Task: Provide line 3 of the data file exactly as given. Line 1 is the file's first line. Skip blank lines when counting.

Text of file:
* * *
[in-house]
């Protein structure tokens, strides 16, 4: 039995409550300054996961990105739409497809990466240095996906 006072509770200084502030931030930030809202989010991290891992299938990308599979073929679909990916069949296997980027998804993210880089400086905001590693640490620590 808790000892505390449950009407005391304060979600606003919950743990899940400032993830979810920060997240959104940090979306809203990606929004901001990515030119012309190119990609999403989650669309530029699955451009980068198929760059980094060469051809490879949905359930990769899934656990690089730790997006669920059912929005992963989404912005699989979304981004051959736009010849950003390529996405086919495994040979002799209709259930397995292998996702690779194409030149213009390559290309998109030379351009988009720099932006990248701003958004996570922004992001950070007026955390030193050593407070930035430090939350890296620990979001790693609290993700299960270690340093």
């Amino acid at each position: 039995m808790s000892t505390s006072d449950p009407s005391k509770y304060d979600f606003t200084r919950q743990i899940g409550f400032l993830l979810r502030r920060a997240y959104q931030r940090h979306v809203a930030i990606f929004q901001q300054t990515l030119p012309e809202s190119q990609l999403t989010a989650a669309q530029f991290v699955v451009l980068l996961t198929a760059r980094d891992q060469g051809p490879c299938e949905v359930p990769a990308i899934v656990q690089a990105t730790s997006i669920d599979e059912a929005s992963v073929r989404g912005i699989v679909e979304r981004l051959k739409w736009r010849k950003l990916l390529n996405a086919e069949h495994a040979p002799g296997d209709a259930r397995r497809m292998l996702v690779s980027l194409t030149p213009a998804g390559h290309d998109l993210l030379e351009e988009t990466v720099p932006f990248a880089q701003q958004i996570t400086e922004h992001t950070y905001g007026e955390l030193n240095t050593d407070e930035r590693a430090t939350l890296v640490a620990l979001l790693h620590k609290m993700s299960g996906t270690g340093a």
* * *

């Amino acid at each position: 039995m808790s000892t505390s006072d449950p009407s005391k509770y304060d979600f606003t200084r919950q743990i899940g409550f400032l993830l979810r502030r920060a997240y959104q931030r940090h979306v809203a930030i990606f929004q901001q300054t990515l030119p012309e809202s190119q990609l999403t989010a989650a669309q530029f991290v699955v451009l980068l996961t198929a760059r980094d891992q060469g051809p490879c299938e949905v359930p990769a990308i899934v656990q690089a990105t730790s997006i669920d599979e059912a929005s992963v073929r989404g912005i699989v679909e979304r981004l051959k739409w736009r010849k950003l990916l390529n996405a086919e069949h495994a040979p002799g296997d209709a259930r397995r497809m292998l996702v690779s980027l194409t030149p213009a998804g390559h290309d998109l993210l030379e351009e988009t990466v720099p932006f990248a880089q701003q958004i996570t400086e922004h992001t950070y905001g007026e955390l030193n240095t050593d407070e930035r590693a430090t939350l890296v640490a620990l979001l790693h620590k609290m993700s299960g996906t270690g340093a």